Of all of the "infamous" cases of the jury system gone crazy, the McDonald’s "hot coffee" case must rank number one.
Every time I hear the topic brought up, those discussing it talk about the "millions" some lady got because she spilled coffee on herself while driving her car. It is cited as an example of someone else ripping off the system and of someone not accepting personal responsibility for their actions.
Jurors come into court today not wanting to be "fooled" like that jury in the McDonald’s case. The truth about this case is rarely told and certainly has not been reported in the media. The reason for the failure to accurately report the case is undoubtedly because McDonald’s is such a heavy hitter, advertising-wise. The case never would have gotten so far had McDonald’s accepted responsibility for its decision to put profits in front of safety. When the McDonald’s jury first heard what the case was about, they thought it was silly. It was not until McDonald’s executives testified that the jury got angry with the indifferent attitude of this huge corporation.
What The Jury Heard: The plaintiff, Stella Liebeck, was not driving. She was a passenger in a stopped car. She was doing what most of us commonly do after buying coffee at the drive-up window, she was adding cream and sugar to it. What she did not know was that her McDonald’s coffee was served at a temperature that was 45-50 degrees hotter than the industry standard. No one else served coffee that hot! If you are a coffee drinker, think back to the McDonald’s coffee of several years ago. You could not drink it right after it was served. At that temperature a liquid will cause third degree burns in a matter of seconds. There was no time to clean up a spill. Stella suffered third degree burns to her thigh and buttocks. Ten percent of her body was permanently scarred. She went through several skin grafting operations. McDonald’s executives testified at trial that they knew that the coffee could not be consumed at its serving temperature because it would injure the mouth and throat. The evidence at trial was that McDonald’s served their coffee at that temperature to save money because (1) they could use a cheaper grade of coffee; and (2) it cut down on the number of free refills they had to give away. They bragged about the excellent insulating qualities of the coffee cups. In the ten years preceding the injury to the plaintiff, McDonald’s knew that over 700 people, mostly children and their own employees, had been injured by coffee and hot chocolate that was too hot. McDonald’s safety engineers testified at trial that McDonald’s considered these other injuries, some of which were second and third degree burns, trivial. McDonald’s simply calculated the cost of paying claims and worker’s compensation benefits to people burned by their coffee and compared that with the enormous profit to be made from coffee.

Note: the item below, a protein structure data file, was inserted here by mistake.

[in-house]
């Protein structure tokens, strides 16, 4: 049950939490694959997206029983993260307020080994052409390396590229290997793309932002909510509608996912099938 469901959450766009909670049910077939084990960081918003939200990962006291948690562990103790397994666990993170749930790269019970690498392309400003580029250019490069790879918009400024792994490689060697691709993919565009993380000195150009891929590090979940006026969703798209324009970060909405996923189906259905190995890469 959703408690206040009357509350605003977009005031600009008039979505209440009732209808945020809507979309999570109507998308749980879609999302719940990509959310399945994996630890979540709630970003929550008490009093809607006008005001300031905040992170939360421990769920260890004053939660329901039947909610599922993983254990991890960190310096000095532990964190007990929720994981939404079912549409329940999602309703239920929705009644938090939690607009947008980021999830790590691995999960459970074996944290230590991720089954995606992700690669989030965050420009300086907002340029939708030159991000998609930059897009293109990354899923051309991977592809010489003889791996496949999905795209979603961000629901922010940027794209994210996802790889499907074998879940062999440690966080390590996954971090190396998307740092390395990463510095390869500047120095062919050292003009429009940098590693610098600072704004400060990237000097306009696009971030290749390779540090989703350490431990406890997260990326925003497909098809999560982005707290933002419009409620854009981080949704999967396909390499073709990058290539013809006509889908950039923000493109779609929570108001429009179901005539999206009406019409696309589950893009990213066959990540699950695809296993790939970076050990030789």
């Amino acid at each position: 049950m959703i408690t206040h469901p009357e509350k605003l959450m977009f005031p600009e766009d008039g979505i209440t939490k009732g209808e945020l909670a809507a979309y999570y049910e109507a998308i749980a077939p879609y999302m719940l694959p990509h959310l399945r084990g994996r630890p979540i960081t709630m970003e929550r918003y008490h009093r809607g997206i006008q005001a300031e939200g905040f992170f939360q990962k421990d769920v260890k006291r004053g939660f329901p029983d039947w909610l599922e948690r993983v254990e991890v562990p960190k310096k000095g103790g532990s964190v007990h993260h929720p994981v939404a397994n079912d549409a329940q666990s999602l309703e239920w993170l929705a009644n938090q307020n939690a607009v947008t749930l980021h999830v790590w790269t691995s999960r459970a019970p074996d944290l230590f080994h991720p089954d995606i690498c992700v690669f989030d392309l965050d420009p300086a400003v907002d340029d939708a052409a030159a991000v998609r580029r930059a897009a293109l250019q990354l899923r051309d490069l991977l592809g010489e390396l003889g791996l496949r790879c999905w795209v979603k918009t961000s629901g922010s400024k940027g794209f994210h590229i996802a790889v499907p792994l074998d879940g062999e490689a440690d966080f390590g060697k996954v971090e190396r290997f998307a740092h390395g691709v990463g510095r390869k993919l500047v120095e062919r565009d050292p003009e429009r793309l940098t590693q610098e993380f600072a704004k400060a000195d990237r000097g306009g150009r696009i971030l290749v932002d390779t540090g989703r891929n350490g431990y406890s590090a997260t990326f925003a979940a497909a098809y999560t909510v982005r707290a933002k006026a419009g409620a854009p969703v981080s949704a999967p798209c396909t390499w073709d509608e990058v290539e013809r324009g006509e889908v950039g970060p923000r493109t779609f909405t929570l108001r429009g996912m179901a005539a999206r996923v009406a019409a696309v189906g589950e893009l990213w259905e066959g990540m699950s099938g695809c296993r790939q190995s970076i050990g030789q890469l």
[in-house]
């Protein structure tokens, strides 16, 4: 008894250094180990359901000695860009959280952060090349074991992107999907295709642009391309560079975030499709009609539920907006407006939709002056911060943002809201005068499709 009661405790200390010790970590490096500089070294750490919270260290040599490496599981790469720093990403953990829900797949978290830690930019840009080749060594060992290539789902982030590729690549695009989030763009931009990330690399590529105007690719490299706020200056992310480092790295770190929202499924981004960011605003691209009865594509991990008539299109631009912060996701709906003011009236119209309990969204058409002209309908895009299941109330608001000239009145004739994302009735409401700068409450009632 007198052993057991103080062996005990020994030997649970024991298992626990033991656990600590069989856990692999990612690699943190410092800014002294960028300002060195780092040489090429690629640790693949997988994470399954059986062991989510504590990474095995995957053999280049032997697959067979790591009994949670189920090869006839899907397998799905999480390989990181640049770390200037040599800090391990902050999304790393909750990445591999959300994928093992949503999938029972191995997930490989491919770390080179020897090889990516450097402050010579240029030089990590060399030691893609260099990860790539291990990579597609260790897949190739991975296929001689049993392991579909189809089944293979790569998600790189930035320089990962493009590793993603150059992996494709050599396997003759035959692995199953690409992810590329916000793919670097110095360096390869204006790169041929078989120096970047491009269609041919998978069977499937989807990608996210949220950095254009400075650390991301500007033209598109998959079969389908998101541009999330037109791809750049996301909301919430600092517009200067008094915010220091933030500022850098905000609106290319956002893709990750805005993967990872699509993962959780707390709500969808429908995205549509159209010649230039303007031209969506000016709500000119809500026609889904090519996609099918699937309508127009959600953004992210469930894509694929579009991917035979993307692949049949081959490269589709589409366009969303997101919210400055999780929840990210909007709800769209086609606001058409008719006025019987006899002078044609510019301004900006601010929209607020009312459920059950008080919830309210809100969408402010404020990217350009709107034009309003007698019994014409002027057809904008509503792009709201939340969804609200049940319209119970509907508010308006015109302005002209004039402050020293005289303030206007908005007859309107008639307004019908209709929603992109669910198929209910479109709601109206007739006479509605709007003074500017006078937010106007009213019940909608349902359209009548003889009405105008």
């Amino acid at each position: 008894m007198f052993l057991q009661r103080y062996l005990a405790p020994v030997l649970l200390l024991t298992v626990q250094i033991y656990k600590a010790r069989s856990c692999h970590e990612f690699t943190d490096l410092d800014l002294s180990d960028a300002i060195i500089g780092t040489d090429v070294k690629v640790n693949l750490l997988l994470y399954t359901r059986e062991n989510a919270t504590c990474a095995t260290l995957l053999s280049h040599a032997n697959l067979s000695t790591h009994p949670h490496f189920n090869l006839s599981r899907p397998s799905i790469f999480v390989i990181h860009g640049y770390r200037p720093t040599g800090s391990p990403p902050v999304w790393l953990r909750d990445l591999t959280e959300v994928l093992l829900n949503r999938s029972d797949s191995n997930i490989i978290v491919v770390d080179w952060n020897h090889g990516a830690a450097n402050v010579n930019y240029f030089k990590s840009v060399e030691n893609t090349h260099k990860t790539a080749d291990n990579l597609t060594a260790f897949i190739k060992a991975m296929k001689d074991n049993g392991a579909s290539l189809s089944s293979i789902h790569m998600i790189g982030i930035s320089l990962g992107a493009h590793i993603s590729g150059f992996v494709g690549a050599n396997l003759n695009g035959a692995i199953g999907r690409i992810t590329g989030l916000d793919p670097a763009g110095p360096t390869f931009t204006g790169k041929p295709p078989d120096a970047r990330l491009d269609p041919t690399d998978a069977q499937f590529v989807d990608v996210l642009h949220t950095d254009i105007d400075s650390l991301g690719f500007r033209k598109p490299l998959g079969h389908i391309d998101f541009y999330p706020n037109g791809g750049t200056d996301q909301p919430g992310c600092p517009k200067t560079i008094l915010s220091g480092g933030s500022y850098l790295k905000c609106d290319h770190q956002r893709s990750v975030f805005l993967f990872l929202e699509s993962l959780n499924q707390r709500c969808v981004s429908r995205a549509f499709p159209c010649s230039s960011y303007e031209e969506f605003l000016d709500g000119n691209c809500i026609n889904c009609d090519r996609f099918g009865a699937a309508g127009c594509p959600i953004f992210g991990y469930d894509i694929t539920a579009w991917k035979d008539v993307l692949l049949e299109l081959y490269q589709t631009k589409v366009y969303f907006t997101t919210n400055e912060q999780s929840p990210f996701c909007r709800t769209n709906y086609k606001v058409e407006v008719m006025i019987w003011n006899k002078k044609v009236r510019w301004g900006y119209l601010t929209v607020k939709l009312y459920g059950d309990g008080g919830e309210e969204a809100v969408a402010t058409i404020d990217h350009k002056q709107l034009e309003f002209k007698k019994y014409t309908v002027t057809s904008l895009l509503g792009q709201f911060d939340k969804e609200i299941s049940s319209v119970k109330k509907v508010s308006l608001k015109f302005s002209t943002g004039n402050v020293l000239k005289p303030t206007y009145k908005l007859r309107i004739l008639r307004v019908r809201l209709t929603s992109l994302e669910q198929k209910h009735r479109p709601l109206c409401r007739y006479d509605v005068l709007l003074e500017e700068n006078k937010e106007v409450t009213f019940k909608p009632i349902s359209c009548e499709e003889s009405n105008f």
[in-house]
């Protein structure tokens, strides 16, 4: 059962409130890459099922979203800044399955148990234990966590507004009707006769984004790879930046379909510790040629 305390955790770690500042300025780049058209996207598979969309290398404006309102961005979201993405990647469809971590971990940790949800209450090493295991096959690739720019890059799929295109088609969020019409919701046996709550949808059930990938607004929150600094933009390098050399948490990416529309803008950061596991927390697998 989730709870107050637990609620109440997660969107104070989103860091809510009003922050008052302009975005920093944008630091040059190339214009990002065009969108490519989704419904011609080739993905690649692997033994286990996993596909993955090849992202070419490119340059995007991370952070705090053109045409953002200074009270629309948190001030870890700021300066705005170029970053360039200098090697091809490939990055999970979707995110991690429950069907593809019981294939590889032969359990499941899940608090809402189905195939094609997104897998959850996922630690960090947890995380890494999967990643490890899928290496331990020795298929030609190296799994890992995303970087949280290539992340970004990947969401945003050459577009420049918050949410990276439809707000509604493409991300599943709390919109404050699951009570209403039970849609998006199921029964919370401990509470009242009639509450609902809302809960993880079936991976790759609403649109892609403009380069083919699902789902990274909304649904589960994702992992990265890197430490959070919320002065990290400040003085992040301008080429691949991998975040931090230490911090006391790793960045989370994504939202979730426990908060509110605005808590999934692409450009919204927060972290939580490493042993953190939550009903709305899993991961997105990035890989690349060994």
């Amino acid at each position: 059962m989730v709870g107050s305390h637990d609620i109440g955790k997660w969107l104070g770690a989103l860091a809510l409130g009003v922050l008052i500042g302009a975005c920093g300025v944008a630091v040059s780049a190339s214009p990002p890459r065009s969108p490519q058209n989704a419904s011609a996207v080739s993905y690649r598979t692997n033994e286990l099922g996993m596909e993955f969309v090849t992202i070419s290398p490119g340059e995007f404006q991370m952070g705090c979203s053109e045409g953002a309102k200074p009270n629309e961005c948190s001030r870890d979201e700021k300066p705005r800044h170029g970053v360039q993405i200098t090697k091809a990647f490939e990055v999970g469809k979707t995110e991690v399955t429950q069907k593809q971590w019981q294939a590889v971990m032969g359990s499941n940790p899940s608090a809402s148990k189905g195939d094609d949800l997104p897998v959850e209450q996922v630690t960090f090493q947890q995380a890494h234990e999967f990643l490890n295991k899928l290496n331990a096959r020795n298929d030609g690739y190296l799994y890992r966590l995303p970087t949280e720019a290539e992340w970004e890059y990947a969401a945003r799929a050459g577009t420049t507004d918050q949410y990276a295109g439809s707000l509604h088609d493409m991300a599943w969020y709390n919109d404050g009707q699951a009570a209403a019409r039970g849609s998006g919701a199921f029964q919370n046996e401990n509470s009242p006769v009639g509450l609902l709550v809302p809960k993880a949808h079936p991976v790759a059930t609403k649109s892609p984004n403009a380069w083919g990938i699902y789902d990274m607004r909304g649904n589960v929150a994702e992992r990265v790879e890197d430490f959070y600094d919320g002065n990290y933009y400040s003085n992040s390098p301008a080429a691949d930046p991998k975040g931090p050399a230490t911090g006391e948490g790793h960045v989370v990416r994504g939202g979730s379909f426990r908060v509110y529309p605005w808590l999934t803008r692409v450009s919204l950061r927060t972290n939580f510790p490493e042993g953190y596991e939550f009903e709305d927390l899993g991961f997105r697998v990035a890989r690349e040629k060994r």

What the Plaintiff did before her trial: After her operations, Stella asked McDonald’s to pay her medical expenses of approximately $20,000. McDonald’s refused and then offered her $800 for her claim. She originally had no thought of suing McDonald’s, but they insulted her. After filing her suit, a court ordered mediator recommended that McDonald’s pay her $225,000 to settle the claim. McDonald’s again refused.
The jury's verdict: After the jury heard the arrogant McDonald’s executives describe third degree burns as "trivial," they awarded her $200,000 for her medical expenses and pain and suffering and $2.7 million dollars in punitive damages. The $200,000 was reduced slightly to account for her share of responsibility. Punitive damages are used to deter future wrongful conduct. The jury awarded in excess of two million dollars in punitive damages.
The media made this seem high, but all the jury did was award the plaintiff one penny for every cup of coffee sold by McDonald’s world-wide in one day! McDonald’s did not appeal the verdict. The trial judge reduced the punitive damage award by over $2.2 million dollars. The total award $640,000. McDonald’s then settled the case (presumably for something less than $640,000) and insisted as a part of the settlement that the plaintiff not disclose the exact amount of the settlement.
McDonald’s has since lowered the temperature of its coffee to acceptable levels! Sounds a little different from the way it is portrayed in insurance company advertising, doesn’t it?